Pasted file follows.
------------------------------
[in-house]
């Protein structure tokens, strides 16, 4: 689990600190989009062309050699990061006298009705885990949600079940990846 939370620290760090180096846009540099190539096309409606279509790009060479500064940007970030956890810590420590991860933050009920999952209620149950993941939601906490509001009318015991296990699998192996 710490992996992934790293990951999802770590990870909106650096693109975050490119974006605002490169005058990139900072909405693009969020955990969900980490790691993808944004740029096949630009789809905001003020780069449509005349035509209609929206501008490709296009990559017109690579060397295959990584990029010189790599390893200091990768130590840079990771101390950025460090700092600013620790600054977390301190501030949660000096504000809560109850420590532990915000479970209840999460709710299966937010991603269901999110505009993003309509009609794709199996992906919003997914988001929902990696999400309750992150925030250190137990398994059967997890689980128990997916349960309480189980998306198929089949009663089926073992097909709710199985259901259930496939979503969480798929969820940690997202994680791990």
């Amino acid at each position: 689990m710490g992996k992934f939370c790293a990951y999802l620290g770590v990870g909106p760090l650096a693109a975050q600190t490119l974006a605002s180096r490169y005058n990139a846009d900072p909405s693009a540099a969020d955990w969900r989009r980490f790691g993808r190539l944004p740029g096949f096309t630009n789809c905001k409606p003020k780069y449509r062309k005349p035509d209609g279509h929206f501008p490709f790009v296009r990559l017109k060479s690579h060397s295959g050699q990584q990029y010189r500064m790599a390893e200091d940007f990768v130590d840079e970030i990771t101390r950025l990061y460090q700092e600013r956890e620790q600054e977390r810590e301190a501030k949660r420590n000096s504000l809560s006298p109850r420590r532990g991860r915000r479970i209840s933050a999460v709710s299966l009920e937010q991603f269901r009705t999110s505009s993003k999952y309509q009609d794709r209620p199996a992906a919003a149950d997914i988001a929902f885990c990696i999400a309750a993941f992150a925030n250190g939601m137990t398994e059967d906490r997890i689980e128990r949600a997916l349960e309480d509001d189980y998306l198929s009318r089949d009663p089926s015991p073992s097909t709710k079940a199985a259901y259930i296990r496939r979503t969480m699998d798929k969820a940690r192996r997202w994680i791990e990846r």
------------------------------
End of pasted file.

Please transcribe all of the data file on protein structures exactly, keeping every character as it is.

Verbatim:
[in-house]
């Protein structure tokens, strides 16, 4: 689990600190989009062309050699990061006298009705885990949600079940990846 939370620290760090180096846009540099190539096309409606279509790009060479500064940007970030956890810590420590991860933050009920999952209620149950993941939601906490509001009318015991296990699998192996 710490992996992934790293990951999802770590990870909106650096693109975050490119974006605002490169005058990139900072909405693009969020955990969900980490790691993808944004740029096949630009789809905001003020780069449509005349035509209609929206501008490709296009990559017109690579060397295959990584990029010189790599390893200091990768130590840079990771101390950025460090700092600013620790600054977390301190501030949660000096504000809560109850420590532990915000479970209840999460709710299966937010991603269901999110505009993003309509009609794709199996992906919003997914988001929902990696999400309750992150925030250190137990398994059967997890689980128990997916349960309480189980998306198929089949009663089926073992097909709710199985259901259930496939979503969480798929969820940690997202994680791990």
């Amino acid at each position: 689990m710490g992996k992934f939370c790293a990951y999802l620290g770590v990870g909106p760090l650096a693109a975050q600190t490119l974006a605002s180096r490169y005058n990139a846009d900072p909405s693009a540099a969020d955990w969900r989009r980490f790691g993808r190539l944004p740029g096949f096309t630009n789809c905001k409606p003020k780069y449509r062309k005349p035509d209609g279509h929206f501008p490709f790009v296009r990559l017109k060479s690579h060397s295959g050699q990584q990029y010189r500064m790599a390893e200091d940007f990768v130590d840079e970030i990771t101390r950025l990061y460090q700092e600013r956890e620790q600054e977390r810590e301190a501030k949660r420590n000096s504000l809560s006298p109850r420590r532990g991860r915000r479970i209840s933050a999460v709710s299966l009920e937010q991603f269901r009705t999110s505009s993003k999952y309509q009609d794709r209620p199996a992906a919003a149950d997914i988001a929902f885990c990696i999400a309750a993941f992150a925030n250190g939601m137990t398994e059967d906490r997890i689980e128990r949600a997916l349960e309480d509001d189980y998306l198929s009318r089949d009663p089926s015991p073992s097909t709710k079940a199985a259901y259930i296990r496939r979503t969480m699998d798929k969820a940690r192996r997202w994680i791990e990846r």